A constant stream of music and rhythmic sounds accompanied the show, inspiring dancing of many forms, especially African-inspired clapping, stamping rhythms and enthusiastic booty-shaking. Shea Rose sang a quiet song about getting out of bed in the morning. The group accompanied her with finger clicks and movement improvisations on the idea of getting up. This resolved into a clapping rhumba-like dance with recorded Latin music, and solo dancers emerged, cheered on by the group. From time to time Grace Osborne would play fluttering flute notes or a long ostinato on a big tuned brass bowl. The dancers glided into statue-poses propelled by her music.

Laughing, crying, vocalizations, and words grew out of movement scenes, and the audience was encouraged to join in the clapping or singing. There were moments when the energy level died down and the performers walked or stood meditatively in the space, but finally Williams roused the cast and the audience again into a big cheering section: “New York in the house!” “Boston in the house!” Then they brought it down again, joining in a line and swaying with arms linked while they engaged in fragmentary duets and talk. Applying new words to “This little light of mine” they enlisted the audience in a big community sing.

Like many improvisational performances, Sunday afternoon felt like it was more fun to do than to watch. Like most improv settings where the dancers have many choices to make, the gambits changed before I used them up. In an after-performance period, the audience was invited to look at the instructions that had prompted the show and the teaching tools that had been used during the preceding week, which were posted on large sheets of paper pinned to the theater wall and the outside windows.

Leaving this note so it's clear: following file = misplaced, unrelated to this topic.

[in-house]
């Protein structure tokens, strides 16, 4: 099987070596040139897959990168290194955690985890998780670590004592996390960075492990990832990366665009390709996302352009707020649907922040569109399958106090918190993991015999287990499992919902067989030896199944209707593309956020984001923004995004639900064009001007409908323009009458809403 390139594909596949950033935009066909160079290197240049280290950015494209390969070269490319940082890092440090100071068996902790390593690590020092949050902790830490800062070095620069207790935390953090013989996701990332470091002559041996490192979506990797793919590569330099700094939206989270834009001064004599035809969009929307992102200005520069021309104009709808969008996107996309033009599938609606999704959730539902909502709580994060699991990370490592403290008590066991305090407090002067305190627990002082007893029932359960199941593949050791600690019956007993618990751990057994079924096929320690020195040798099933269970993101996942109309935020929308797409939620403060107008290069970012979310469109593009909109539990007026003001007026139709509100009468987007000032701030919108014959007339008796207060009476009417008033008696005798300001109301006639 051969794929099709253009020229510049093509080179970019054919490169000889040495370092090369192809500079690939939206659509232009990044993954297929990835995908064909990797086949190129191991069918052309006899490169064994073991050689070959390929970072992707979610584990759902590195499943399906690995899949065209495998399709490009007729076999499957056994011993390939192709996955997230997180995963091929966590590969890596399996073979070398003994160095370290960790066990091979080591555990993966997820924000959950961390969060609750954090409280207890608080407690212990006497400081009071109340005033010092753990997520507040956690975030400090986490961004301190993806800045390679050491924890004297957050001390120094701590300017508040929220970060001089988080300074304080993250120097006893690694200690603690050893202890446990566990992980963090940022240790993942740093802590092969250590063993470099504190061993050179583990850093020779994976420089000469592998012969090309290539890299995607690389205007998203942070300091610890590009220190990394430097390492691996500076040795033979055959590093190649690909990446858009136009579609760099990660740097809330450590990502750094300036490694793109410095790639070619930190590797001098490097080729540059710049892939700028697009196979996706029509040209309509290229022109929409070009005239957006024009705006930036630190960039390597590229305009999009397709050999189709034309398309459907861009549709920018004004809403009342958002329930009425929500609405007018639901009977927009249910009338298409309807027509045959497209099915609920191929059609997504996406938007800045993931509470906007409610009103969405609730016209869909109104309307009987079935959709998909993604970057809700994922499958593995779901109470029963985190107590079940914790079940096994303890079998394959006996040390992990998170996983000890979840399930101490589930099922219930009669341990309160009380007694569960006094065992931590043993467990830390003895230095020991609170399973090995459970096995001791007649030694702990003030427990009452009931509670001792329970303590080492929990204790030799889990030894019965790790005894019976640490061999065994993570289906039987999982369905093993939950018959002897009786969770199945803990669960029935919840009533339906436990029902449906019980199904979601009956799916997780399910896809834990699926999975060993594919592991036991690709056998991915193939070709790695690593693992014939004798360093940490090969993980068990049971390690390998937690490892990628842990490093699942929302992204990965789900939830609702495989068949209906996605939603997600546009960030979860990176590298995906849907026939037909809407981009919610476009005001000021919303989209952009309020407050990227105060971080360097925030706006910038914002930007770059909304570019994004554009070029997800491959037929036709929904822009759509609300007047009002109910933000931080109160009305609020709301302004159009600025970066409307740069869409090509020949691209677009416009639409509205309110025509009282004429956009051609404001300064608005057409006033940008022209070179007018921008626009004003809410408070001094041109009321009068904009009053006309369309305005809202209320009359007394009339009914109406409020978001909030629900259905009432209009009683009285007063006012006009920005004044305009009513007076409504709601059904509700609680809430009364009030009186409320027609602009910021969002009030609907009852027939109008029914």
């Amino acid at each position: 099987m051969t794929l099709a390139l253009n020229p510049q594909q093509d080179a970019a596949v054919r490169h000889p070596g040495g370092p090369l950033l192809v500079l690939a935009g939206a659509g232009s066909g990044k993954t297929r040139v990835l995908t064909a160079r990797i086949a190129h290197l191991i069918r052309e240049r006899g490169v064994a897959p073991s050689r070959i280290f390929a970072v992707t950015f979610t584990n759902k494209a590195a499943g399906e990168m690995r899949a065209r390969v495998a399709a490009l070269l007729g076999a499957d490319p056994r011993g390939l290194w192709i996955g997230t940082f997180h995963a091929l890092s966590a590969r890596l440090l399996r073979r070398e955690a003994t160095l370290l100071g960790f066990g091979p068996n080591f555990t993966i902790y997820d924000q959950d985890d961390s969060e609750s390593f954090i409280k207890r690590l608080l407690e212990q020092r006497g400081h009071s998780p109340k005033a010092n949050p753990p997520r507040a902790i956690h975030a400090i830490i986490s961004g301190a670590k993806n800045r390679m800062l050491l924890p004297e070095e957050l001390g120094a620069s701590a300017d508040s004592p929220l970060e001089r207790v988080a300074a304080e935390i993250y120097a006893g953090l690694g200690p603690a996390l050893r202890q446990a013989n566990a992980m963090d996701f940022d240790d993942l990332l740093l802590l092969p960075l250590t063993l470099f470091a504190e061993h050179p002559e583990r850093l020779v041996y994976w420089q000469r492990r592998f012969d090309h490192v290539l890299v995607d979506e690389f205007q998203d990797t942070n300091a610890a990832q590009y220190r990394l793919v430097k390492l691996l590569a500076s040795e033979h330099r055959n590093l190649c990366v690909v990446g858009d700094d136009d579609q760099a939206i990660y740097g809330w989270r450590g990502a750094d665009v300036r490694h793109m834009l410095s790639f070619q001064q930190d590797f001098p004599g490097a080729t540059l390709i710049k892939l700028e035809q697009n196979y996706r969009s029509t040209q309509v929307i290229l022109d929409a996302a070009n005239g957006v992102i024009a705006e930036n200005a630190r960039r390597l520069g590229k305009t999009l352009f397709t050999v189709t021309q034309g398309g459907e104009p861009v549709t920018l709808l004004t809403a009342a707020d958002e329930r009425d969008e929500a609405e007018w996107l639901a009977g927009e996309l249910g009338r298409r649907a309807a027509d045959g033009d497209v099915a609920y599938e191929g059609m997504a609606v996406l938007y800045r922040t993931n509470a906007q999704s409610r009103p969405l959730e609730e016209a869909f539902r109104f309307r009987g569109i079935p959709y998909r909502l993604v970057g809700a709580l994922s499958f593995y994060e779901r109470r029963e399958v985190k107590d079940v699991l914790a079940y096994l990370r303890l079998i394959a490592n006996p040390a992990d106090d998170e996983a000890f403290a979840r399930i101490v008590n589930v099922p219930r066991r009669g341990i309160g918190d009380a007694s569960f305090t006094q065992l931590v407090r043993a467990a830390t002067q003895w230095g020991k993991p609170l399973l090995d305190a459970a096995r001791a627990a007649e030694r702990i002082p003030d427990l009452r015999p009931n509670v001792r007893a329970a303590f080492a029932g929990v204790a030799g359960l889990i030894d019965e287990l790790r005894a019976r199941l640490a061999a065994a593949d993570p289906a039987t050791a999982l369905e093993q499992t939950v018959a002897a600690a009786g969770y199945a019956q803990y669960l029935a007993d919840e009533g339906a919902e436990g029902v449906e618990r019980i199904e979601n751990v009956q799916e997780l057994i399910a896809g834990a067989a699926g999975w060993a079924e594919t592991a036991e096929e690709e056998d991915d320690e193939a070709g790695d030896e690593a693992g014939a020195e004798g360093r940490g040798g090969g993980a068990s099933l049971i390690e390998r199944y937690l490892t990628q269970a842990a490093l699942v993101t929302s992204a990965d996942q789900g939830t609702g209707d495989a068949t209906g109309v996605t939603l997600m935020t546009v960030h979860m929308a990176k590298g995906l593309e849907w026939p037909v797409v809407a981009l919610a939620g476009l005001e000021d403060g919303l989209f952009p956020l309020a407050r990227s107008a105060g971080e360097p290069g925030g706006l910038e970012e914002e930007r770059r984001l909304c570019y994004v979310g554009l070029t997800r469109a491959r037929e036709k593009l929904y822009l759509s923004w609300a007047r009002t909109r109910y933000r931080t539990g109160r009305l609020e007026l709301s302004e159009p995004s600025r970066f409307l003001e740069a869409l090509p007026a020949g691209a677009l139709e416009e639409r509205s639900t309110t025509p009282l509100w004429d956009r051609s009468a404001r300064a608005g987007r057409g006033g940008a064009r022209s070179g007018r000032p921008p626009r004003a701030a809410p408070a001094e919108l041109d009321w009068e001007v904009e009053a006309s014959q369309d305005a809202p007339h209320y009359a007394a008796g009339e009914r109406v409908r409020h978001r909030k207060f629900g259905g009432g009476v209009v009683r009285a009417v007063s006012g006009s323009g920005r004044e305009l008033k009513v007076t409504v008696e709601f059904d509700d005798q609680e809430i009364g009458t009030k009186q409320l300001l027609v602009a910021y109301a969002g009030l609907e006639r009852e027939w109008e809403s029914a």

Although I enjoyed the working-out of all this material, and the beautiful dancers, I sometimes felt I was back in the consciousness-raising ’60s and ’70s. So much of what was happening seemed to be not exactly a replay but a return to the structures and game-playing that people used to open up their sensibilities decades ago. I had to remind myself that most of the performers on Sunday hadn’t been old enough to experience the ’70s or the uptight era that preceded them. And, as we were reminded throughout the performance, the workshop was about “empowerment” for and by today’s women of color. During the post-performance talk-back, there were heartfelt testimonials by audience members affirming the process and making clear that the need for it is still with us.


Internationally known writer, lecturer, and teacher Marcia B. Siegel covered dance for 16 years at The Boston Phoenix. She is a contributing editor for The Hudson Review. The fourth collection of Siegel’s reviews and essays, Mirrors and Scrims—The Life and Afterlife of Ballet, won the 2010 Selma Jeanne Cohen prize from the American Society for Aesthetics. Her other books include studies of Twyla Tharp, Doris Humphrey, and American choreography. From 1983 to 1996, Siegel was a member of the resident faculty of the Department of Performance Studies, Tisch School of the Arts, New York University.